Notes-6-Belief-Net-Hugin

cabbageswerveAI and Robotics

Nov 7, 2013 (3 years and 9 months ago)

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Belief Nets

Notes 6: CDS

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Bayesian Networks


Closely related ideas


Belief nets


Influence ets


Networks of concepts linked with conditional probabilities


Now easy to calculate for large, moderately complex nets


Connectivity
-

maximum number of connected nodes


Size
-

total number of nodes

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Sick
Dry
Loses Leav
A Simple Bayesian Network

p(Sick)


= 0.1

p(NotSick)=0.9

p(Dry)


= 0.1

p(NotDry) =0.9

p(LosesLvs |Dry,Sick)=0.95

p(NotLosesLvs|Dry,Sick)=0.05

p(Losesvs |Dry, NotSick)=0.85

p(NotLosesLvs|Dry, NotSick)=0.15

etc.

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Initial Situation

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Probability of ‘Looses Leaves’ set to 100%

Probability of Dry and Sick about equal

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Probability of Dry set to 0

Probability of ‘Sick’ now much higher

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Add some Evidence for being dry

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Initialise the Network

No information really on Leaves:

Just the ‘prior probability on everything

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Now Set LosesLeaves to True

Probability of Dry and Sick both go up,

but Dry goes up much more.

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Now set GrassBrown to ‘yes’

Probability of Dry jumps to 97.95%

but look also at probability of NearbyTree

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Say there is also a nearby tree

Unsurprisingly, the probability of Dry is nearly certain

The probability of Sick drops 10% or so

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Even Consider there is no tree

The evidence of the brown grass is enough to

favour ‘Dry’ over ‘Sick’ by over 4:1

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Evidence that is ‘Explained away’ is not
evidence: consider...

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Losing Leaves, no nearby tree

Sick vs Dry roughly 50:50

(as before)

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Add that the grass is brown

Odds in favour of Dry over Sick rise to 4:1

(84:22)

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Now say that weedkiller was applied

The evidence from GrassBrown is explained away

Odds go back to 50:50

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Diagnosis from Evidence and

Diagnosis by Exclusion


Previous examples were diagnosis from evidence


Normally evidence is a manifestation of the problem


Dryness causes brown grass


Sometimes we also reason from known causes, e.g.

Nearby trees can add to dryness



Diagnosis of Exclusion


If there is evidence against all other causes, then the probability of
what is left must rise


Consider the next example...


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Initialise the Network

No information really on Leaves:

Just the ‘prior probability on everything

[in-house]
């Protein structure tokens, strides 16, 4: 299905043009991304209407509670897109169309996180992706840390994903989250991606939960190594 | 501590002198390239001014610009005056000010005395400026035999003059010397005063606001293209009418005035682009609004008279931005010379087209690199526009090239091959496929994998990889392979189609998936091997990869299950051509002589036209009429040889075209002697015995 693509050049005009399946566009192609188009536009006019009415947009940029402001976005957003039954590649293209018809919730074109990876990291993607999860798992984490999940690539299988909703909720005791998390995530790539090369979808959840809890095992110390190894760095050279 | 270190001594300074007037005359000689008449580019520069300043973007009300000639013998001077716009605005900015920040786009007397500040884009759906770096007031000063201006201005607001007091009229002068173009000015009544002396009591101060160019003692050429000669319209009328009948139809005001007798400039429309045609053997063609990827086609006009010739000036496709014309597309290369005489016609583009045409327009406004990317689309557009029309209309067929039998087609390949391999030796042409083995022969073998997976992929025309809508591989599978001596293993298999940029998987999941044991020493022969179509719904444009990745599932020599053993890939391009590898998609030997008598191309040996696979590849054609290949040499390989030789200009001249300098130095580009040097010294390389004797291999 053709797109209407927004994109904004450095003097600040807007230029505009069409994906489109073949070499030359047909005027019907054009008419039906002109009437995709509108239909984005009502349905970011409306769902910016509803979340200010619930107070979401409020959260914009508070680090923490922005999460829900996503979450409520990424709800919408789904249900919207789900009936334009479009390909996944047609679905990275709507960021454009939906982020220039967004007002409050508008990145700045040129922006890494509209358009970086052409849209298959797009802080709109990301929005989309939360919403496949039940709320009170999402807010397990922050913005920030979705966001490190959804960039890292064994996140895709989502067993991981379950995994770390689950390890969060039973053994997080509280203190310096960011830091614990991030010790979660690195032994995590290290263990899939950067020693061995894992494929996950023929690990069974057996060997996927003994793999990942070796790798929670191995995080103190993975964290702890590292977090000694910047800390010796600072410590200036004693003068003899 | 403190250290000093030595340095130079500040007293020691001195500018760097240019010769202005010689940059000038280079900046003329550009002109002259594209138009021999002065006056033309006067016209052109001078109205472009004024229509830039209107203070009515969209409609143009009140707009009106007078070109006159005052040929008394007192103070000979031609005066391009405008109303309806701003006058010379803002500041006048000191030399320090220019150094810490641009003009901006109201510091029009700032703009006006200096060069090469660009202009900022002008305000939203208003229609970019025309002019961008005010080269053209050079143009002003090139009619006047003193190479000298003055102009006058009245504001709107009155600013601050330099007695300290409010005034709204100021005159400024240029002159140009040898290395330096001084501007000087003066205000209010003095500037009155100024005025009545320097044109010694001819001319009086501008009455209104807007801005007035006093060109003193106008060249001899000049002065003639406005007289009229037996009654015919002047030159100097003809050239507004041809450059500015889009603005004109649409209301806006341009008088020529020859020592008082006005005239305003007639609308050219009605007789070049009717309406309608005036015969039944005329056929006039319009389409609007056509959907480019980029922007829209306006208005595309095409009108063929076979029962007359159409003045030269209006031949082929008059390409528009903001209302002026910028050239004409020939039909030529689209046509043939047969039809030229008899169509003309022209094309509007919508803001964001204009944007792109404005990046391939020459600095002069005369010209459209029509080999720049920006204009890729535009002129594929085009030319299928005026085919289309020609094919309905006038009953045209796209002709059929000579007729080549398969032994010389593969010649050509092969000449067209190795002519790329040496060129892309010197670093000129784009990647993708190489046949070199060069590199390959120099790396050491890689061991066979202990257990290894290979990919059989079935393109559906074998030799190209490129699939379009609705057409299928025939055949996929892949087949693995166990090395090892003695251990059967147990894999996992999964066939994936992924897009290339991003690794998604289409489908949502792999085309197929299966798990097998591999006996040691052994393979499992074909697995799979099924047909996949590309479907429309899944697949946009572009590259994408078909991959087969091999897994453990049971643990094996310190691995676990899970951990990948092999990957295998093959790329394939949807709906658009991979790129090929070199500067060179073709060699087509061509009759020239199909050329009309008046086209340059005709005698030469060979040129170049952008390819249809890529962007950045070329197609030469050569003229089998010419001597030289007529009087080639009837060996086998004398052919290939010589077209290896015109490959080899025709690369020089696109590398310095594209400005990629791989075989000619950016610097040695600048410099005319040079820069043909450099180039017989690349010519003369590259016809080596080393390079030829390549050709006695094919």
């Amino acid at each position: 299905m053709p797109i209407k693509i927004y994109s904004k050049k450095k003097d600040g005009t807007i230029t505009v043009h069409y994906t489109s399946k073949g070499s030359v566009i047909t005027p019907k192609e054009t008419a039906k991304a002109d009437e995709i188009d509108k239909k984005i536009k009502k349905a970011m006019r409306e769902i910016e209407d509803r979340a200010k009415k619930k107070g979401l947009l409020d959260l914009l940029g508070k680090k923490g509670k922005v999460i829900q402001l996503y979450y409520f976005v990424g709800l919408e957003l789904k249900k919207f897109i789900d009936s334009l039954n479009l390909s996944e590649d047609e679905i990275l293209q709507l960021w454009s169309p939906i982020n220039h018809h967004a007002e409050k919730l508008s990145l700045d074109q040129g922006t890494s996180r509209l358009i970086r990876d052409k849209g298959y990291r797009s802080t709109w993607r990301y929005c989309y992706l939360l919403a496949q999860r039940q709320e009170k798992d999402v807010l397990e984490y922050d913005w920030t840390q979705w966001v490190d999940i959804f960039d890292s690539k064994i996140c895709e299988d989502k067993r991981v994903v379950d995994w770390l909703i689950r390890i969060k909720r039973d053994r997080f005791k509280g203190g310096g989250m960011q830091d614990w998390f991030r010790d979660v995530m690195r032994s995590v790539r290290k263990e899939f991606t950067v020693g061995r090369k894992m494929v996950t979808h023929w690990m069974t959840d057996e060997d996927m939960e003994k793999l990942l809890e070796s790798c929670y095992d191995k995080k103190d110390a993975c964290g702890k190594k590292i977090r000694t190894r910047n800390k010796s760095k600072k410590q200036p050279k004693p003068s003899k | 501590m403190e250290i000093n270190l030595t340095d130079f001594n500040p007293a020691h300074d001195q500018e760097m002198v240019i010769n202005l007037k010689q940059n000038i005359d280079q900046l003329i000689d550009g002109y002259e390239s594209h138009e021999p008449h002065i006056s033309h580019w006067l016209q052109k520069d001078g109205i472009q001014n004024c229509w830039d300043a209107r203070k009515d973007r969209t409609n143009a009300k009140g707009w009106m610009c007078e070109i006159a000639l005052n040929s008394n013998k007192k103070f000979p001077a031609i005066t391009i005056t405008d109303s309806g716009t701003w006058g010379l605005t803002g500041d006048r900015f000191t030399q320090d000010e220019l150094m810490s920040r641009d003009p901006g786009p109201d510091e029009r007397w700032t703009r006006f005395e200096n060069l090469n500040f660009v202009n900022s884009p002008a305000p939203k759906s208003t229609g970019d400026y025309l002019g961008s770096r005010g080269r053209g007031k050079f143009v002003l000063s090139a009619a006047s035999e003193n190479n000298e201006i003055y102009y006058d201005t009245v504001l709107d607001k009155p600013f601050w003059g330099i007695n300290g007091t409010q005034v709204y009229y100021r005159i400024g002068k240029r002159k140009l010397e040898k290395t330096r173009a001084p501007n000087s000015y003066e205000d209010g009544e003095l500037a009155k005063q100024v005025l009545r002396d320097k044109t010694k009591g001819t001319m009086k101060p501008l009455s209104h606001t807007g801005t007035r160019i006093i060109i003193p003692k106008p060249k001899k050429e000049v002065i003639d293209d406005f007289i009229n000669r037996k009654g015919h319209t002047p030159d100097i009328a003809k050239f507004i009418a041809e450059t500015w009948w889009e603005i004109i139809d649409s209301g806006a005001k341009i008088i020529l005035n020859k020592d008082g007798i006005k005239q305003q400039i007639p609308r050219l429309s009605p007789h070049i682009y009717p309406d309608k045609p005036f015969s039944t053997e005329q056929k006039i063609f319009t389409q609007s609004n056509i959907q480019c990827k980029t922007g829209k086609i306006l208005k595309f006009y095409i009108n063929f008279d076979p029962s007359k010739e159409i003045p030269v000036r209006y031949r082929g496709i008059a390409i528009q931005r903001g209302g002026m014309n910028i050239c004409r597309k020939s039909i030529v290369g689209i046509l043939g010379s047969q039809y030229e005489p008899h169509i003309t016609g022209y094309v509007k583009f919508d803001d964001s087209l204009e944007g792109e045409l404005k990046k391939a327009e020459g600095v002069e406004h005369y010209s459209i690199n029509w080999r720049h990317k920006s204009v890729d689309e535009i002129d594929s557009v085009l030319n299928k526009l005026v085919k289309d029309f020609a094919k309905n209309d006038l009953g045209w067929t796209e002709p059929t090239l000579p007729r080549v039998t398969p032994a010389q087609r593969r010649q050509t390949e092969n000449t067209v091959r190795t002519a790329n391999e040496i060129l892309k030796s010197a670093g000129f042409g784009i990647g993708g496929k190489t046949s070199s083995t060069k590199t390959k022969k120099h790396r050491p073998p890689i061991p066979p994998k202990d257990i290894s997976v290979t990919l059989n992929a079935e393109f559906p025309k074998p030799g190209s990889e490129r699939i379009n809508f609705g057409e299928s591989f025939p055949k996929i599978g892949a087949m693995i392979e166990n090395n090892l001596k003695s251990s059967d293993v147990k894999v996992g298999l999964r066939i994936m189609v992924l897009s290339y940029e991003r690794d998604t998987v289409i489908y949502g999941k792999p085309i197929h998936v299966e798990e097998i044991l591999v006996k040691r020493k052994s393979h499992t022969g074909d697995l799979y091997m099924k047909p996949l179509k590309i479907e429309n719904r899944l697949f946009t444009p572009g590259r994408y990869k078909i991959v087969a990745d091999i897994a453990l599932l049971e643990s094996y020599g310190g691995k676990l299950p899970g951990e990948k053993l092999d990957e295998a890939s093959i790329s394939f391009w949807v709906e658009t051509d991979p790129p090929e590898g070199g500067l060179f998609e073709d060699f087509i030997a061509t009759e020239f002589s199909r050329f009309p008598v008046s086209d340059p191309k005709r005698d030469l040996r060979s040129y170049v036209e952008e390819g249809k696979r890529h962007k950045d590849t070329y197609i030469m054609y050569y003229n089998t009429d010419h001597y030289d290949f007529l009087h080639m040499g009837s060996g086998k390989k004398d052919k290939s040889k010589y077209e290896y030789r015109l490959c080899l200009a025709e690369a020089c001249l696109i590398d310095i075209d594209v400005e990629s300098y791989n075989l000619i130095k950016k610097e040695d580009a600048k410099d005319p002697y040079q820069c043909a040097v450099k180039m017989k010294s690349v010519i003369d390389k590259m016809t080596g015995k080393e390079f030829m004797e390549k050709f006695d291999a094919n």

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Now Set LosesLeaves to True

Probability of Dry and Sick both go up,

but Dry goes up much more.

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Now say there is no nearby tree

Probability of Sick goes up to 50:50

Probability of Dry falls to 50:50

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Now add that the grass is not brown

Probability of Dry falls to under 10%

Probability of Sick rises to 75%

‘Diagnosis of Exclusion’

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Bayesian Nets: Summary so far


Probabilities propagate


Probability must go someplace


The good news: Diagnoses of exclusion


The bad news: spurious conclusions


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IF fungus THEN Black Mould



if P then Q = not both P and not Q


P


Q


¬(P & ¬Q)


Equivalent to p(P&¬Q)


0


If Black Mould then Fungus


There is never black mould without fungus


No fungus implies no black mould


Fungus
yes
no
Black Mould
visible
0.85
0.001
not visible
0.15
0.999
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A More Complex Network Initialised

Sick to Dry roughly 50:50

Note Normal Rainfall

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Set Black Mould

Sick goes to nearly 100% (because of Fungus)

Note that Normal Rain=yes rises

Is this sensible?

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Now also set BrownGrass to yes

Dry goes up to 68%

Normal rain = yes falls to 73% from 89%

Two things can both be wrong at once!

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Note: Black Mould is indirect evidence for
‘Sick’: It is evidence for a mutual cause

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Summary of Bayesian Nets


Formalism is strictly based on probability


Normal practice is to use an ‘influence diagram’ and for arrows in
the direction of causation: p(E|H)


Require lots and lots of numbers


But there are many ways of approximating them


Allow reasoning


From cause to effect


From effect to cause


By exclusion


But beware of “residual diagnoses”


P

Q shown by negation (probability


0)


equivalences: ¬Q

¬P


¬(P&¬Q)

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Tools



Several sets of free tools


Hugin
-
Lite
(used for this handout)


www.hugin.com


Excellent tutorials and documentation on Web



Belief net site


http://bayes.stat.washington.edu/almond/belief.html


GeNIe and SMILE


http://www2.sis.pitt.edu/~genie


C++ and graphics packages

»
Good project materal